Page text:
I think that ‘Peder Victorious’ is every bit as good a novel in its own way as ‘Giants in the Earth’. It seems to me Rolvaag has matured some as a novelist; I was astonished to encounter what these days we would call magic realism toward its end with Beret seeing Per Hansa in perhaps her delirium. And yes, I agree with you that ‘Giants’ may appeal to some readers who will find Peder a bit too dry or lacking in the frontier rough and tumble. But it seems to me it makes up for that in its subtlety and fine delineation of character and motive. The strength of the characterization of Beret, say.

A final word on the pleasures of reading old used editions if I may. I took a couple of buses over to a used/new book store I knew had a copy of 'Peder Victorious' and for a mere $8.95, I got a lovely 1929 edition in fine shape and with a loving inscription on the front blank page in a woman's fine hand:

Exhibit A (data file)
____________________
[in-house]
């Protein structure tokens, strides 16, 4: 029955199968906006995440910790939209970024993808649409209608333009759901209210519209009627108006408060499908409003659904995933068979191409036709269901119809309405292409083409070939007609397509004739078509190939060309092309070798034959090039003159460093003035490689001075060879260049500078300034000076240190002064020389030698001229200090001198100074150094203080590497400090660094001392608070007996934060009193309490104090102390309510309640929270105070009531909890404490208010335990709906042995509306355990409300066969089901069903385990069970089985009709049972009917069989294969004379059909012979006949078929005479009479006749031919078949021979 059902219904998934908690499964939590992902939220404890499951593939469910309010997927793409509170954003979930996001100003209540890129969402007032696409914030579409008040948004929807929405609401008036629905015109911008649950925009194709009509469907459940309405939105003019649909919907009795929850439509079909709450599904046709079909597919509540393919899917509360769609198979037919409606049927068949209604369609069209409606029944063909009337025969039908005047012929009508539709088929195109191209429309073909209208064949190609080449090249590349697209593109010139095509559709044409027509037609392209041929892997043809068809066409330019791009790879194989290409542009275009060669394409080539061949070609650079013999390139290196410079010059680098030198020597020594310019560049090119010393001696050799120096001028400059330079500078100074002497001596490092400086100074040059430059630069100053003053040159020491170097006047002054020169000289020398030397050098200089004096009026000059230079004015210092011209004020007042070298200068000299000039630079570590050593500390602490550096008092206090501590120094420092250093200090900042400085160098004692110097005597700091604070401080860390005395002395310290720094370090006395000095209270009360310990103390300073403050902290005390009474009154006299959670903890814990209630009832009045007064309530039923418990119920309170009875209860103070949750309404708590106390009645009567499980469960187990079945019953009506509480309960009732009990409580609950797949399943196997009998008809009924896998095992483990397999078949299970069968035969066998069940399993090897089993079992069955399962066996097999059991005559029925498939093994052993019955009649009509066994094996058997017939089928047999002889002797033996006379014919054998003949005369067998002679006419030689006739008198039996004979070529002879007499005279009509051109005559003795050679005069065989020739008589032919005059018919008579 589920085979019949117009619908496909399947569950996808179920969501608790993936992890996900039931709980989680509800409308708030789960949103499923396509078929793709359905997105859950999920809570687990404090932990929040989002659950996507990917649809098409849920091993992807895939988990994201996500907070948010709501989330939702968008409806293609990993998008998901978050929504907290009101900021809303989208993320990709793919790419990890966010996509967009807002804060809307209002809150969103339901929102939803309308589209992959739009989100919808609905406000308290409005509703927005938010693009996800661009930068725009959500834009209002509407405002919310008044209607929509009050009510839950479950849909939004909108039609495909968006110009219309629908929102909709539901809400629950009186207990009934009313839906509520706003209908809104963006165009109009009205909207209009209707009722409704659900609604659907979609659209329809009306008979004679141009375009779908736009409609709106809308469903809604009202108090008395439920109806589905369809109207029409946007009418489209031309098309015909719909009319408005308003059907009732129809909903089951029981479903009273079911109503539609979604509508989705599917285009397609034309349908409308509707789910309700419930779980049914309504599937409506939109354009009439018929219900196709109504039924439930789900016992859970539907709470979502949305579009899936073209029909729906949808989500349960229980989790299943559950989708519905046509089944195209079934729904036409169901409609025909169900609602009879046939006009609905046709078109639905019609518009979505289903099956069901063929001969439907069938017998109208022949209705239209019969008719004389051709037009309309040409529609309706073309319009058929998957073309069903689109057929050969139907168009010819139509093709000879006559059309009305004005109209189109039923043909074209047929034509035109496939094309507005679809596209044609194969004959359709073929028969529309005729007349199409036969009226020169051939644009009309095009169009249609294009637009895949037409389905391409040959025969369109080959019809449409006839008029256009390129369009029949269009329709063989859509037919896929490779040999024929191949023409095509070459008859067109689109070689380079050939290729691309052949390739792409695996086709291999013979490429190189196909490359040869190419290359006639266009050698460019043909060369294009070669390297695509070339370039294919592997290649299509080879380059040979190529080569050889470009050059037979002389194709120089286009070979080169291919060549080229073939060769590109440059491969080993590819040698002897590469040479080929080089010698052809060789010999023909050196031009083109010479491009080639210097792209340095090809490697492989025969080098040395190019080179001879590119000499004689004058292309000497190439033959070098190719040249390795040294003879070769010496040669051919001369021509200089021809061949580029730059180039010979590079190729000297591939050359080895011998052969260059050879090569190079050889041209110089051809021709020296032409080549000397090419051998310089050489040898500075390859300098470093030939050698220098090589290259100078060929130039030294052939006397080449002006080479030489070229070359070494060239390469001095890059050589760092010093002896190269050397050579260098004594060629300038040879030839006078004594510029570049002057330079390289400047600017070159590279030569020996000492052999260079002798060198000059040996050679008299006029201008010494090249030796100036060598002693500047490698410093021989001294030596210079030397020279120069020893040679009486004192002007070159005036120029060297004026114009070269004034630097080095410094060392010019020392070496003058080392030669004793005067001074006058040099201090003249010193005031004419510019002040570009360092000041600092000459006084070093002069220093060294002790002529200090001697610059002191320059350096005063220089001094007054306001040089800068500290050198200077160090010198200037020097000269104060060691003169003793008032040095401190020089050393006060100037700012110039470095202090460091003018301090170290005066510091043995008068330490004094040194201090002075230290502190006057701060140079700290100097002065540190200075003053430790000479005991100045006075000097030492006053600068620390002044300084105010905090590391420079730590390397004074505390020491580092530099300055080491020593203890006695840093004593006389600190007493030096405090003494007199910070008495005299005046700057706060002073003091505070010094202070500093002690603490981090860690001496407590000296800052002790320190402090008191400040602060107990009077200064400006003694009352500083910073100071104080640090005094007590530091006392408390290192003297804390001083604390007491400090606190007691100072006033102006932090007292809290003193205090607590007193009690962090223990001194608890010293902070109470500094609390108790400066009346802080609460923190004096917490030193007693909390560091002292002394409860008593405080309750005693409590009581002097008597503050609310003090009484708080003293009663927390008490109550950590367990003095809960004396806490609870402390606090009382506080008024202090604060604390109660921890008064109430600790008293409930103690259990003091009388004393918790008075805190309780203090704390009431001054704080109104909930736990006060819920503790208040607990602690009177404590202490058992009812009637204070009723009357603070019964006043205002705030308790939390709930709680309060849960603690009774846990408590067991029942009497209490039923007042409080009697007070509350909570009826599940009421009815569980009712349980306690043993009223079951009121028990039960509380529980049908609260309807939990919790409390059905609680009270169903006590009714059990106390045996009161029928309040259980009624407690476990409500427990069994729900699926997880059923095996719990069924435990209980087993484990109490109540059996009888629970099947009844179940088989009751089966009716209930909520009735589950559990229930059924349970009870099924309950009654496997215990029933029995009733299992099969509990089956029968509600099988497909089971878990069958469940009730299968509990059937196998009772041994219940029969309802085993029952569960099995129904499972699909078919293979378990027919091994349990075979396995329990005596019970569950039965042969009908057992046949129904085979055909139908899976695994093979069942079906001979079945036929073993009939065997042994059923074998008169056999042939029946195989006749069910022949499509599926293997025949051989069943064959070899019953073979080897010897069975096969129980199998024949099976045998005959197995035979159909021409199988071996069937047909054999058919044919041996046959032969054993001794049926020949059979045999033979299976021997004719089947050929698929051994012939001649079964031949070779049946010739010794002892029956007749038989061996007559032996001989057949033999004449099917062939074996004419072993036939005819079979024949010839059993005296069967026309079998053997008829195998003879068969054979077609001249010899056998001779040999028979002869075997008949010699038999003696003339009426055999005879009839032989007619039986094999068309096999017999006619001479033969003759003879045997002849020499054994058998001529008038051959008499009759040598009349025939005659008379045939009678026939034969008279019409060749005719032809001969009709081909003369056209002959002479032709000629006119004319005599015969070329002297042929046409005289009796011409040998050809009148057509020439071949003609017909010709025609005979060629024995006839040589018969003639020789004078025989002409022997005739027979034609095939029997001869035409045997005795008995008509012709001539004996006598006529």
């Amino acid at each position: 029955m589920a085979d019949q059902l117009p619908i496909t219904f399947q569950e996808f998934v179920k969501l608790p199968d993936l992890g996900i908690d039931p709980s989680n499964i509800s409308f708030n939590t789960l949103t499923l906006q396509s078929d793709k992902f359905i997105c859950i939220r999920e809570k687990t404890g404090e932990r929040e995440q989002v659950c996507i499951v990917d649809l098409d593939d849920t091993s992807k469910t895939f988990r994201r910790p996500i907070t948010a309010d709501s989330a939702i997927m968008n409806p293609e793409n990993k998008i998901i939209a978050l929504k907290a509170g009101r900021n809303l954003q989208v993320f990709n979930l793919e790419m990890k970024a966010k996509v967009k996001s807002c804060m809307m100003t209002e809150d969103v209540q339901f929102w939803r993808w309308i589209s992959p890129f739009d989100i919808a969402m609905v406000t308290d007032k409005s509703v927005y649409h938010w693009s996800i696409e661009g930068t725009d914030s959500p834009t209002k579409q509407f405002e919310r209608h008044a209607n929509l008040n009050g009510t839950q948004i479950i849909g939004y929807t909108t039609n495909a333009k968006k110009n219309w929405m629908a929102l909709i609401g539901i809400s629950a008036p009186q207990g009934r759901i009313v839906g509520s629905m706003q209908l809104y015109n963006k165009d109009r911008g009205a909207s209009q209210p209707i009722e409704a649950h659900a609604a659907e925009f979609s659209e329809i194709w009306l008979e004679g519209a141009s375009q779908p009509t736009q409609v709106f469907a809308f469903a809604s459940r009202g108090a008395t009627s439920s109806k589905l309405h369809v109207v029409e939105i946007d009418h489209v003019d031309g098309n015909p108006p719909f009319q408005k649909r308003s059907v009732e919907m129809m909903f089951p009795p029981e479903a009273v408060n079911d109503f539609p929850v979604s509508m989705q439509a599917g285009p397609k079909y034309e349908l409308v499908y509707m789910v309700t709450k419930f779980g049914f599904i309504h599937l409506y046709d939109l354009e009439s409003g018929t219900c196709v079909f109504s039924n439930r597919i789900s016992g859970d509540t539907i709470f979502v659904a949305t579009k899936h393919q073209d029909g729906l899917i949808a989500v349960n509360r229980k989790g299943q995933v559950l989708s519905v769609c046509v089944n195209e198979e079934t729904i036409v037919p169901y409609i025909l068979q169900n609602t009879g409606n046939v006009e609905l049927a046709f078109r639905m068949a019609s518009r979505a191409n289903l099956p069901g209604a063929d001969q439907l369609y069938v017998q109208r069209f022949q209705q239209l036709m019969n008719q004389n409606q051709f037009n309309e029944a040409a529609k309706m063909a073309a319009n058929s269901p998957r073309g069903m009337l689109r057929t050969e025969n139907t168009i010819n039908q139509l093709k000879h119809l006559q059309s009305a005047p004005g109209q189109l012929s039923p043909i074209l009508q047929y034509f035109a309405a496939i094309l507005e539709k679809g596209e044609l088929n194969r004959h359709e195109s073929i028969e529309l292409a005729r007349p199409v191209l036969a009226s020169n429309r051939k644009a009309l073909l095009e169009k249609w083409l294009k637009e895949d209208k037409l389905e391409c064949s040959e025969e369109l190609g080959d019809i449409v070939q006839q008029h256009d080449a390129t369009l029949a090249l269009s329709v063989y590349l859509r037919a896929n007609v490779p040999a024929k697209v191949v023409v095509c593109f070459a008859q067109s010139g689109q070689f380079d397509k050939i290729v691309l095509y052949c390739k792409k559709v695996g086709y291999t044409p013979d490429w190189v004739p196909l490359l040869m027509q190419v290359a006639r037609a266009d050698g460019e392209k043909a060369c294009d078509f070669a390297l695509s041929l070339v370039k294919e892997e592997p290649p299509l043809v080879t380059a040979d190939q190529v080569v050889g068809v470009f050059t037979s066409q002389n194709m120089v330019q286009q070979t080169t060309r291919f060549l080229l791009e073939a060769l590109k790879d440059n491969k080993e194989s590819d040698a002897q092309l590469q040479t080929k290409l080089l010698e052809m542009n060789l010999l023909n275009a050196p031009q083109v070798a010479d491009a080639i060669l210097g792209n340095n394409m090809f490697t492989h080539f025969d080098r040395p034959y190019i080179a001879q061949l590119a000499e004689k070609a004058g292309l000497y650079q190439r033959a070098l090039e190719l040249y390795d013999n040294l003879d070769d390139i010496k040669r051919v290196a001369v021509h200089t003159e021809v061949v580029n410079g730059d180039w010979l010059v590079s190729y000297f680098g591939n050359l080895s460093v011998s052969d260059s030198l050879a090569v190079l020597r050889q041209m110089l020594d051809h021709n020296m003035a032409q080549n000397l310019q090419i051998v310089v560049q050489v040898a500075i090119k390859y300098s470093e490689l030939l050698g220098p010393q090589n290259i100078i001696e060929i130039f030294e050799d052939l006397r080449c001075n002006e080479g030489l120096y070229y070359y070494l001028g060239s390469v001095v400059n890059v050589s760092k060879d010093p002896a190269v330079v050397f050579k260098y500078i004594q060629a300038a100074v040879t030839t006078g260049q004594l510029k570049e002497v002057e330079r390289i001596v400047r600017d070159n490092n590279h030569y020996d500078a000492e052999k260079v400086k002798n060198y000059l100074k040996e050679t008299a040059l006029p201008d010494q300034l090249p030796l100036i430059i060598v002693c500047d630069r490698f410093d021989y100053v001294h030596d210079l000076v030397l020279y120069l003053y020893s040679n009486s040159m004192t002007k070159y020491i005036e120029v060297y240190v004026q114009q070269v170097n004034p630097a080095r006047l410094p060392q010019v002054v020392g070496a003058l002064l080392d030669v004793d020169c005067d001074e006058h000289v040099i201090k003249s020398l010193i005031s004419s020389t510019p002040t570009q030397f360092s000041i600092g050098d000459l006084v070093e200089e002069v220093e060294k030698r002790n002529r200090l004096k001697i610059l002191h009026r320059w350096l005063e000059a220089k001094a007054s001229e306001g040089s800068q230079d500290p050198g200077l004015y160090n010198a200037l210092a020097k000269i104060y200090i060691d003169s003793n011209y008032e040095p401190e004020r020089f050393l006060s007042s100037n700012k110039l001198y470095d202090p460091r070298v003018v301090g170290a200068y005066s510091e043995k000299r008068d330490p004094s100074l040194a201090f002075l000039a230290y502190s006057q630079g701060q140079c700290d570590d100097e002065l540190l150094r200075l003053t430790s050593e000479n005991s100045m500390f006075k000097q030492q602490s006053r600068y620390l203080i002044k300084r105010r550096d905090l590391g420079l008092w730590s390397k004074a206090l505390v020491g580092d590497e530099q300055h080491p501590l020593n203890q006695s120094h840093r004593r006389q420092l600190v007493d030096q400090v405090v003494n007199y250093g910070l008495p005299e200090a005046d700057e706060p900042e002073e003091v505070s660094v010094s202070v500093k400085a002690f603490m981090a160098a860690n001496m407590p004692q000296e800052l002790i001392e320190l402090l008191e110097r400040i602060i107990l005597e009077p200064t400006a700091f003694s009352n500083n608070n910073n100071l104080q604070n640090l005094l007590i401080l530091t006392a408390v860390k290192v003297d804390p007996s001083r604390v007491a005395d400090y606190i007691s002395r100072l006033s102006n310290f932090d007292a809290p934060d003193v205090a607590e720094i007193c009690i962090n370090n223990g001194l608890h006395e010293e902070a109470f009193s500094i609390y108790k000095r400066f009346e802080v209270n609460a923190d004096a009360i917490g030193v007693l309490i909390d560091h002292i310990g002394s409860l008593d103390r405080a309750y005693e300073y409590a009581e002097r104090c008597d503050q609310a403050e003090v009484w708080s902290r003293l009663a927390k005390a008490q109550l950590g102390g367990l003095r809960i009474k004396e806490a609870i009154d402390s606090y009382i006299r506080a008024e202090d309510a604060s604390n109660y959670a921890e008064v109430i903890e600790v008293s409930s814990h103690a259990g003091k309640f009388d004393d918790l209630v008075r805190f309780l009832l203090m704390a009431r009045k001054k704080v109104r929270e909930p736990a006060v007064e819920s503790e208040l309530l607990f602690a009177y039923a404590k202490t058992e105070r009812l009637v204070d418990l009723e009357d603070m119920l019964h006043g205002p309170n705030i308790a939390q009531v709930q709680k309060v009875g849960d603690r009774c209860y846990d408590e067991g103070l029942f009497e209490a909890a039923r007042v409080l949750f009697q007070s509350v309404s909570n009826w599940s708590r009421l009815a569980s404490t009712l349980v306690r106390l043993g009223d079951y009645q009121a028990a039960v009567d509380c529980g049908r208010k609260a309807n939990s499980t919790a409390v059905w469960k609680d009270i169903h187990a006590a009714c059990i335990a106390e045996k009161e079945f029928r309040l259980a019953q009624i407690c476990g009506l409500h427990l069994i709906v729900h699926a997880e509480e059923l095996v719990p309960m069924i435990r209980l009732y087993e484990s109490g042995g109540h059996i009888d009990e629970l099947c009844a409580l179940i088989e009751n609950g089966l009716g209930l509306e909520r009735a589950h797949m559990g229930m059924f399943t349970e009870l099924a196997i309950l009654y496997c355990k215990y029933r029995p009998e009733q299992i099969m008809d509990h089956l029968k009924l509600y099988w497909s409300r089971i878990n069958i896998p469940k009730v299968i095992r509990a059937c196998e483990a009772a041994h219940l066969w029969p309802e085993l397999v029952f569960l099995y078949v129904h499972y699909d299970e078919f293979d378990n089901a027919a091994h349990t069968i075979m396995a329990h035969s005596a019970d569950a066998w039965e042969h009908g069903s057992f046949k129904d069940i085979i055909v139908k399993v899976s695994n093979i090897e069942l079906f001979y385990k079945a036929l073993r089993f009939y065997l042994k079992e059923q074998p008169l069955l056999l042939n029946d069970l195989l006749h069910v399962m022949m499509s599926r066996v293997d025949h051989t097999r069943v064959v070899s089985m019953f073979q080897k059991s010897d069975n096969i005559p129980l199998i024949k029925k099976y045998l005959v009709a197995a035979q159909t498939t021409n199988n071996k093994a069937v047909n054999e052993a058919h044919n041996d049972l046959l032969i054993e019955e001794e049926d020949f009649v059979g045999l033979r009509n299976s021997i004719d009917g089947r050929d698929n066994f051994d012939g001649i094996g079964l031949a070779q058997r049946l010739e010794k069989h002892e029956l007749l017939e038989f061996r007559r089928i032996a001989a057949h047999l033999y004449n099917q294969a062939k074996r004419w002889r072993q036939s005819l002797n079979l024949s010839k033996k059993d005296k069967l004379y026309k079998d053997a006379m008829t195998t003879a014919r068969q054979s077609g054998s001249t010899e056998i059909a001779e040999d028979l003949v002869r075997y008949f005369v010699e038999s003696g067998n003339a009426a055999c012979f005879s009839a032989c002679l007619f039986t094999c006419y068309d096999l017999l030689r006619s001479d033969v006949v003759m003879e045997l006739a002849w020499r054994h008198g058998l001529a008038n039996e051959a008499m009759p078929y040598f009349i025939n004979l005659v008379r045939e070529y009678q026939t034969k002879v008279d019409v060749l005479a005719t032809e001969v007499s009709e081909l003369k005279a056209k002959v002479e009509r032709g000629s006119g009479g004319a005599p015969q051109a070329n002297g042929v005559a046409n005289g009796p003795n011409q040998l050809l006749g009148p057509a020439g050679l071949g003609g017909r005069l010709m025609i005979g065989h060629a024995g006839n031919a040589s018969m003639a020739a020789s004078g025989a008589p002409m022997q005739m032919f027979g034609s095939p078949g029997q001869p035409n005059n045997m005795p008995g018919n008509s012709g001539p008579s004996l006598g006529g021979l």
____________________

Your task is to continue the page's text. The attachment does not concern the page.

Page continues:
To Elmer

from Edna

Christmas 1929

And the question occurred to me as I read that whether they may have lost a lot in the Stock Market crash and maybe this was Elmer's only gift from Edna that Christmas. I also mused that Elmer must have read and loved "Giants in the Earth" when it came out in 1927 for Edna to have given him Rolvaag's next novel as soon as it came out. And that's the thing about buying used books: you can muse to your heart's content about how the Elmer's of the world felt about the book and how the Edna's hoped they would feel. Such a wonderful bonus from used books with inscriptions.

I will probably take the same buses over there and pick up a 1931 edition of ‘Their Father’s God’ tomorrow, although I bought a used copy of it by Bison Books before I learned of this used one.


PS My copy of ‘Giants’ was from my uncle who all his life resided in eastern South Dakota, just up the road in Brookings. What a delight that was to hold and read and think about.